Two men suspected of being involved in a riot and hostage-taking at Her Majesty’s Penitentiary (HMP) last summer have had a change of plans in their court case.
Justin Wiseman (left) and Adam Hayden were in provincial court in St. John’s Friday for what was the start of their preliminary inquiry. — Photo by Rosie Gillingham/The Telegram
Justin Wiseman, 22, and Adam Hayden, 26, were back in provincial court in St. John’s Friday for the start of a preliminary inquiry.
The two were supposed to have started their trial just a day before.
However, on Thursday, their lawyers Jonathan Noonan (for Wiseman) and Mark Gruchy (for Hayden) told the judge they would be seeking to have their clients’ trials heard by a Newfoundland Supreme Court judge, instead of a provincial court judge.
By law, the notice to do so must be made 14 days before proceedings. However, Noonan and Gruchy claim they may qualify since new and relevant information in the case had been disclosed to them only in the last few weeks.
However, following discussions with Crown prosecutor Shawn Patten, the lawyers were given consent to make the re-election and have the inquiry. It’s expected to last about a week.
An inquiry is held to determine whether there’s enough evidence to bring the case to trial. It’s also an opportunity for lawyers to gauge the strength of the evidence against their clients.
Hayden and Wiseman face charges of hostage-taking, having their faces masked and mischief by damaging HMP property exceeding $5,000 during an incident that happened Aug. 5, 2013.
Four others were charged in connection with the incident, but have entered guilty pleas.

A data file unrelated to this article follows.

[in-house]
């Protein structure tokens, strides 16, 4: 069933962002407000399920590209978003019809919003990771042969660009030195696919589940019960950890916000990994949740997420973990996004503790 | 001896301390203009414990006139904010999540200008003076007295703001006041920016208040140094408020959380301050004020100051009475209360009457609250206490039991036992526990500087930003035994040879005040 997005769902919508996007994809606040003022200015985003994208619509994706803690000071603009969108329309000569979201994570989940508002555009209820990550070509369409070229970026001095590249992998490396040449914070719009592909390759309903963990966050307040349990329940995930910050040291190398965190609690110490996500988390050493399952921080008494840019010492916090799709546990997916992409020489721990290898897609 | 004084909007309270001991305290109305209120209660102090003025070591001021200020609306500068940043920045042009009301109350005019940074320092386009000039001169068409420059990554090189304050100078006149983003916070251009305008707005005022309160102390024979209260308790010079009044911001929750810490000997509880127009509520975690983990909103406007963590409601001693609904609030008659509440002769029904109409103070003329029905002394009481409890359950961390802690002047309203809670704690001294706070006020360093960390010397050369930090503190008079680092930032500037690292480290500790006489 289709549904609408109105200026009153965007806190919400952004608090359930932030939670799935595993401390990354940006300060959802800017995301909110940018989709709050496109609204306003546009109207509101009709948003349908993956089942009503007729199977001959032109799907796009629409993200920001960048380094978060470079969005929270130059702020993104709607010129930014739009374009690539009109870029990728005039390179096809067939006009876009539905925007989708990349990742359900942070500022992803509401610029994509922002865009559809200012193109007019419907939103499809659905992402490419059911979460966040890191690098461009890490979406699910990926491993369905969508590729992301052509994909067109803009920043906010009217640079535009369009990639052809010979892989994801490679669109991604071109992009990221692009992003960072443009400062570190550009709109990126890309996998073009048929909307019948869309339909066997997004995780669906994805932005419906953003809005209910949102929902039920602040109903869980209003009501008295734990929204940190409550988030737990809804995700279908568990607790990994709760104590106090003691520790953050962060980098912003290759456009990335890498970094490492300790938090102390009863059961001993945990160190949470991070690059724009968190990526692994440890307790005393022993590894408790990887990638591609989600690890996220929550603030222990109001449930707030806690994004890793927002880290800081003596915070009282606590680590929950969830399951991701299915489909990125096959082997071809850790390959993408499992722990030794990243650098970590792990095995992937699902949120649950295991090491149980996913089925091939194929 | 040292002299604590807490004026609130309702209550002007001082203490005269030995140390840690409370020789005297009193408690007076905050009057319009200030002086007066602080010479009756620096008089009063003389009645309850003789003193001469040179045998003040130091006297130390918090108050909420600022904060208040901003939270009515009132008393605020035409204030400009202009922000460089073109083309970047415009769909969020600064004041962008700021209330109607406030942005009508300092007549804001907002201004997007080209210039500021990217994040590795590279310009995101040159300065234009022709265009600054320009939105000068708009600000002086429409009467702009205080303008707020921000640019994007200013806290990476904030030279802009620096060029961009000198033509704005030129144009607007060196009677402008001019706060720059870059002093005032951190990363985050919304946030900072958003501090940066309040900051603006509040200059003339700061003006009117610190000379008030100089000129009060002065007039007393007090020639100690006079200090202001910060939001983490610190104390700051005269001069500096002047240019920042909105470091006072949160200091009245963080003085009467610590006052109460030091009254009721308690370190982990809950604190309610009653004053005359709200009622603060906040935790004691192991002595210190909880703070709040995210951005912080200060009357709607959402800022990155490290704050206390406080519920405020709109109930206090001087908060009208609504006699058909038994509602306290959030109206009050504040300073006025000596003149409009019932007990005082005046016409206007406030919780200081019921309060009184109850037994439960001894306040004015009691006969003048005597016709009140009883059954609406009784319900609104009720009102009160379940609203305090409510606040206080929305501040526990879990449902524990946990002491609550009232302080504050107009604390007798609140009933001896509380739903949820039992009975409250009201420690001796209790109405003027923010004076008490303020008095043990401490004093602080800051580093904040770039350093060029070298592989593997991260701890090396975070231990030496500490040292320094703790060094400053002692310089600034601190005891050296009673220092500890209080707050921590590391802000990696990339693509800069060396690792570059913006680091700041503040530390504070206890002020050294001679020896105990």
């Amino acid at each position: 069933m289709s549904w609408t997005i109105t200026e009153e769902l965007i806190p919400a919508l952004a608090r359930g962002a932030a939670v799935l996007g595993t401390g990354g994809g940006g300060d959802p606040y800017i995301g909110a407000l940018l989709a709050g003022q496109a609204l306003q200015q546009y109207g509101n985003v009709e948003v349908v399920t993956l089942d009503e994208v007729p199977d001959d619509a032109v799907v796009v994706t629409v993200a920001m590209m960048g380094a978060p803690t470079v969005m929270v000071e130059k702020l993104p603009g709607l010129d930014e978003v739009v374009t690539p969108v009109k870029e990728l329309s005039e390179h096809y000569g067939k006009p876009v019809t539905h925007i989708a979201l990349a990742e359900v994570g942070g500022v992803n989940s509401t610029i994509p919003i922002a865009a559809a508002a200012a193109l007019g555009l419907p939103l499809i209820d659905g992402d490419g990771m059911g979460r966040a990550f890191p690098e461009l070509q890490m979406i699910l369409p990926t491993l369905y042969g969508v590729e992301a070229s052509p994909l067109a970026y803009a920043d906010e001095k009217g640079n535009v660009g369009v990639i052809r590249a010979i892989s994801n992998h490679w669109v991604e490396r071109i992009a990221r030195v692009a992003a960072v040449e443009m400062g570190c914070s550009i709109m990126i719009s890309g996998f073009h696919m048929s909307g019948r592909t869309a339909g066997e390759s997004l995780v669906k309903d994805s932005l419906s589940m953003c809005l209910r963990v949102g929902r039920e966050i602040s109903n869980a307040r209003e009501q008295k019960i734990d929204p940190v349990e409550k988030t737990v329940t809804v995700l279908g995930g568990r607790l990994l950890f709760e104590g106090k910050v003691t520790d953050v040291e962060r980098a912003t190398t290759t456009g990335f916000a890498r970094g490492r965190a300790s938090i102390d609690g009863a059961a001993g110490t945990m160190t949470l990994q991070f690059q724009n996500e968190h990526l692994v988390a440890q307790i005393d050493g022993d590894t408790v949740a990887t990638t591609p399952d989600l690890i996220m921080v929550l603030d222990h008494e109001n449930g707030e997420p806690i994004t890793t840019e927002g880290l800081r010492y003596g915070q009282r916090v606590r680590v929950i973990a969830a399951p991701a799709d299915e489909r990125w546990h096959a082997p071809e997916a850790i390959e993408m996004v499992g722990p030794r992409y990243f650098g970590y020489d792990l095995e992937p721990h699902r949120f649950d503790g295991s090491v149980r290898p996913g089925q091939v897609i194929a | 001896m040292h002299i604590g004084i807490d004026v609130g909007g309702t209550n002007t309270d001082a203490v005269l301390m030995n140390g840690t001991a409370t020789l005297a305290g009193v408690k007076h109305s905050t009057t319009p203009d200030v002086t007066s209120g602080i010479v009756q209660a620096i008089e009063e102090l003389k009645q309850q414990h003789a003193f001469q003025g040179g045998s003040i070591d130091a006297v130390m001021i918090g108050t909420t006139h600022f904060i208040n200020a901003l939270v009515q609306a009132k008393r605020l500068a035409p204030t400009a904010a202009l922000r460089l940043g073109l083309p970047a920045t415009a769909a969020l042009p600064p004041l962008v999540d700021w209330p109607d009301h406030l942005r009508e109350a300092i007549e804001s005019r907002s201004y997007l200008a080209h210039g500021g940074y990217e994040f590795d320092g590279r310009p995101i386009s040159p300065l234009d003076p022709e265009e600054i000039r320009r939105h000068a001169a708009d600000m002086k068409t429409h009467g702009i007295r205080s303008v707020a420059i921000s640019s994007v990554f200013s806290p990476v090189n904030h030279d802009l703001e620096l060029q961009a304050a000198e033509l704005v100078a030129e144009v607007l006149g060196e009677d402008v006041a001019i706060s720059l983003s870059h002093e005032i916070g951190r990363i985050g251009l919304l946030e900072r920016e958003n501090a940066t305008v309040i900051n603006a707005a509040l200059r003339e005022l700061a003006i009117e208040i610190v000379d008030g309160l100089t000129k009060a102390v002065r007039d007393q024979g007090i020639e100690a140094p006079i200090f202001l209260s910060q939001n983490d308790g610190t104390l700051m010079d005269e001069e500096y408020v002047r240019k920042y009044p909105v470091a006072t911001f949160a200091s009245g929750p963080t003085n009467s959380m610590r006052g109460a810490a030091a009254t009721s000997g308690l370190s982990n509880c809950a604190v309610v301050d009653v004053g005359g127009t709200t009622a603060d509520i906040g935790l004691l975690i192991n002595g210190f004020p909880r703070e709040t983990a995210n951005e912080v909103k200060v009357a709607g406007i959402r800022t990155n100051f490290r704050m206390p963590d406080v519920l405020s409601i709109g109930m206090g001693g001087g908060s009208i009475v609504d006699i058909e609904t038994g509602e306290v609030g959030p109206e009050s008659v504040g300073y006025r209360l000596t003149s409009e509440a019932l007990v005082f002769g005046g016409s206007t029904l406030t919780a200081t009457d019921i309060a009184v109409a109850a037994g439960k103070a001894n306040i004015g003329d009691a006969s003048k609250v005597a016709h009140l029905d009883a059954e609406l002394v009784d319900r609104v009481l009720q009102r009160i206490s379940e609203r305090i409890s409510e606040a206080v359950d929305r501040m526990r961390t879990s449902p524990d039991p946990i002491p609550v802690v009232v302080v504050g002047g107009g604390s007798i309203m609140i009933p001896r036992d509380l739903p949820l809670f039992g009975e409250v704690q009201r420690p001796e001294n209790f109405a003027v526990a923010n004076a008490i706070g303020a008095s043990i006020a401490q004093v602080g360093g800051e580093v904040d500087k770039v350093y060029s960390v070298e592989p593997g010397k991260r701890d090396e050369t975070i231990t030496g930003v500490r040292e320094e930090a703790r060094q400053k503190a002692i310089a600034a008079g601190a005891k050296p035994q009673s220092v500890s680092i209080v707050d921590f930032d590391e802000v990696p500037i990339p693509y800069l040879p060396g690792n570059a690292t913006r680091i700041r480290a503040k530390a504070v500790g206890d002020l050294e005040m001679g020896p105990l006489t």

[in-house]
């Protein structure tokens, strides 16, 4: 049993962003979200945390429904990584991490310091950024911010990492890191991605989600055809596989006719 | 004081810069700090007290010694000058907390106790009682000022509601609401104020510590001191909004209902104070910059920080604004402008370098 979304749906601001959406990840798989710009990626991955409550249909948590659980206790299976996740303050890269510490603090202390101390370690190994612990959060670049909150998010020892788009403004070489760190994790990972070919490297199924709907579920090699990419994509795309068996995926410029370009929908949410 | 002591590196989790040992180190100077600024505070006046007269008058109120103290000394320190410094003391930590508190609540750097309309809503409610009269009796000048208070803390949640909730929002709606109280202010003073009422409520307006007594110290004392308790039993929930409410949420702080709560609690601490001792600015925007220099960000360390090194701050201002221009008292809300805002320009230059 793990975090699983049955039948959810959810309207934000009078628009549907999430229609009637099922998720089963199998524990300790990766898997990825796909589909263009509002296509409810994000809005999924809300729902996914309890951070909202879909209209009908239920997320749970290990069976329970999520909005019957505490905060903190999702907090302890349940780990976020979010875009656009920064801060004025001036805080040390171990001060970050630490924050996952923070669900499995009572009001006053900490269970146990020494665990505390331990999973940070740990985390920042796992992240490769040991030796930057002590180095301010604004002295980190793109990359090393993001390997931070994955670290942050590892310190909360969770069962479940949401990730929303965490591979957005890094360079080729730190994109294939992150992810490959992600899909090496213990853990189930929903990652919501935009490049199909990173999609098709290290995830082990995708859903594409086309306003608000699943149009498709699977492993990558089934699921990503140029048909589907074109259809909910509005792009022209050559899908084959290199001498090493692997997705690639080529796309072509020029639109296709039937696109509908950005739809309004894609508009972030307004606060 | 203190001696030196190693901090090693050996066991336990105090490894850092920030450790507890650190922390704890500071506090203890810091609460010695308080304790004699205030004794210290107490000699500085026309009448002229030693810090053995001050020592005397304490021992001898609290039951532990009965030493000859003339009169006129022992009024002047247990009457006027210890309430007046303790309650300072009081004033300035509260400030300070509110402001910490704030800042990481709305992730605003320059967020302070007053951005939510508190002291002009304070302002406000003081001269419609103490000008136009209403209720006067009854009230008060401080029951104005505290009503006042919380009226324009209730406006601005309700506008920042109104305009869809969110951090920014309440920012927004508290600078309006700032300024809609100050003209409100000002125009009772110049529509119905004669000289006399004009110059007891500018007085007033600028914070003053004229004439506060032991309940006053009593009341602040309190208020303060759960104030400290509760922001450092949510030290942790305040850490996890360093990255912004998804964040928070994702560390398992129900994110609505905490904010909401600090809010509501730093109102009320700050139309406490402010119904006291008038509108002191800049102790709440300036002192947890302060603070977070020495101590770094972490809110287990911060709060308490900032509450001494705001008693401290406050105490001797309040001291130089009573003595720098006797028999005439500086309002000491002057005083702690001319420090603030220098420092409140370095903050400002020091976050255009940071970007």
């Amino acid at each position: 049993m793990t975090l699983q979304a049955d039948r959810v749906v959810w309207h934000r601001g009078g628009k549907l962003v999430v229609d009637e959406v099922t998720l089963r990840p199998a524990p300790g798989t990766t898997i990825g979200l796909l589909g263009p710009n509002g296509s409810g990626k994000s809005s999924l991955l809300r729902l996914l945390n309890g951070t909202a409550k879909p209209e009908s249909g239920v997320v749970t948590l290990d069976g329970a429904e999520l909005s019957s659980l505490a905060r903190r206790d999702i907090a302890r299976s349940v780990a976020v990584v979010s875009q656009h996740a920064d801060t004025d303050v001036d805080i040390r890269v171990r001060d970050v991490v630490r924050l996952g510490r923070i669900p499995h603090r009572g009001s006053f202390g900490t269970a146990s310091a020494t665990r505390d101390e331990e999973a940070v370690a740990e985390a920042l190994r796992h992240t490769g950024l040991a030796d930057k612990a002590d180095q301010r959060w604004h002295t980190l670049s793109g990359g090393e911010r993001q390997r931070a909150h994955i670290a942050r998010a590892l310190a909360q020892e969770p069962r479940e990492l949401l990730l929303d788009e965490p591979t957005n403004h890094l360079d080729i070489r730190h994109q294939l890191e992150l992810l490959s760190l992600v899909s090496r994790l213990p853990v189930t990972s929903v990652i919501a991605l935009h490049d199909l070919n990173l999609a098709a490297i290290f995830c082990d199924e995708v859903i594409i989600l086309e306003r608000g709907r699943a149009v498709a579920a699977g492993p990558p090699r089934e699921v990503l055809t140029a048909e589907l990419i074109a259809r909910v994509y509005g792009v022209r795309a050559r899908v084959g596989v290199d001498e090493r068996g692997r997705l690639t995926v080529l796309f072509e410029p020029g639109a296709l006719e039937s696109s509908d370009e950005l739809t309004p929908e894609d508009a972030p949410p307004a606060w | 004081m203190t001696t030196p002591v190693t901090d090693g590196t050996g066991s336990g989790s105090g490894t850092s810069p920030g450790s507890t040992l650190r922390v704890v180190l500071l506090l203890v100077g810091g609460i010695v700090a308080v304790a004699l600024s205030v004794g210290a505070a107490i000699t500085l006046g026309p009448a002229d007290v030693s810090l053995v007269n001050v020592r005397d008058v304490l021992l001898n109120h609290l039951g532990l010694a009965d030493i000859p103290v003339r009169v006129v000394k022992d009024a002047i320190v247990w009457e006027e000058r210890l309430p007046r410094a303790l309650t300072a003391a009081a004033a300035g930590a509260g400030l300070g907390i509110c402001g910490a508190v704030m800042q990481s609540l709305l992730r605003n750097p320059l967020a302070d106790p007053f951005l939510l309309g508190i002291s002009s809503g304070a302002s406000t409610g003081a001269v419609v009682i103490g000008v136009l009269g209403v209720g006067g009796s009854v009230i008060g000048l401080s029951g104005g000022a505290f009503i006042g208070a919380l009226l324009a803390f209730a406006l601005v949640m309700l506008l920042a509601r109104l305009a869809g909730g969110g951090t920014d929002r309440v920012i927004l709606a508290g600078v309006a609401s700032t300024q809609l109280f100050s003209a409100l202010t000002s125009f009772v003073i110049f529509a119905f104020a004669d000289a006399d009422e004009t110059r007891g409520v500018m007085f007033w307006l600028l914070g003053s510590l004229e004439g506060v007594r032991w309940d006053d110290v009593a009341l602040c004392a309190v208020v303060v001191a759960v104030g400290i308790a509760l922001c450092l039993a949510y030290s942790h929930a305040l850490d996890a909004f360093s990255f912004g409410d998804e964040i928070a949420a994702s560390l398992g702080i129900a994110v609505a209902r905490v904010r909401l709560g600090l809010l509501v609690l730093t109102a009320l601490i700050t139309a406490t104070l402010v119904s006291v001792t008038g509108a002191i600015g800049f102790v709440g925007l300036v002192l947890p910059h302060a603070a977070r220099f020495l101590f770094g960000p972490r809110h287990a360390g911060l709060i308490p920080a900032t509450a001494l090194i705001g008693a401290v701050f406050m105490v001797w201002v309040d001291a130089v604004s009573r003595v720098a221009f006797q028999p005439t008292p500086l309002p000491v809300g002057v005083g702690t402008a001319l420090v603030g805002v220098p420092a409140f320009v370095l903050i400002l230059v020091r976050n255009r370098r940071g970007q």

Julian Matthew Squires, 26, pleaded guilty to hostage-taking, as well as mischief by causing property damage exceeding $5,000.
He’s scheduled to be sentenced Monday.
Justin Owens, 24, and Philip James Hollihan, 28, pleaded guilty to obstructing, interrupting or interfering with the lawful use or operation of property. Owens was sentenced to six months in jail. Hollihan will be sentenced April 15.
Justin Hopkins, 30, pleaded guilty to mischief by causing property damage exceeding $5,000. He’s due to be sentenced April 4.
According to the facts presented in Hopkins’ case, the prisoners involved in the riot threatened to kill the hostages and corrections officers.
Hopkins took part in the group’s rampage, which caused close to $100,000 in damage to the 3B unit.
When police arrived, inmates were yelling through the window that they had hostages.
One of the inmates involved in the riot told a negotiator that if they didn’t get cigarettes, they were going to cut the hostages’ throats.
When officers delivered the cigarettes, hostages were released. The inmates surrendered shortly afterwards.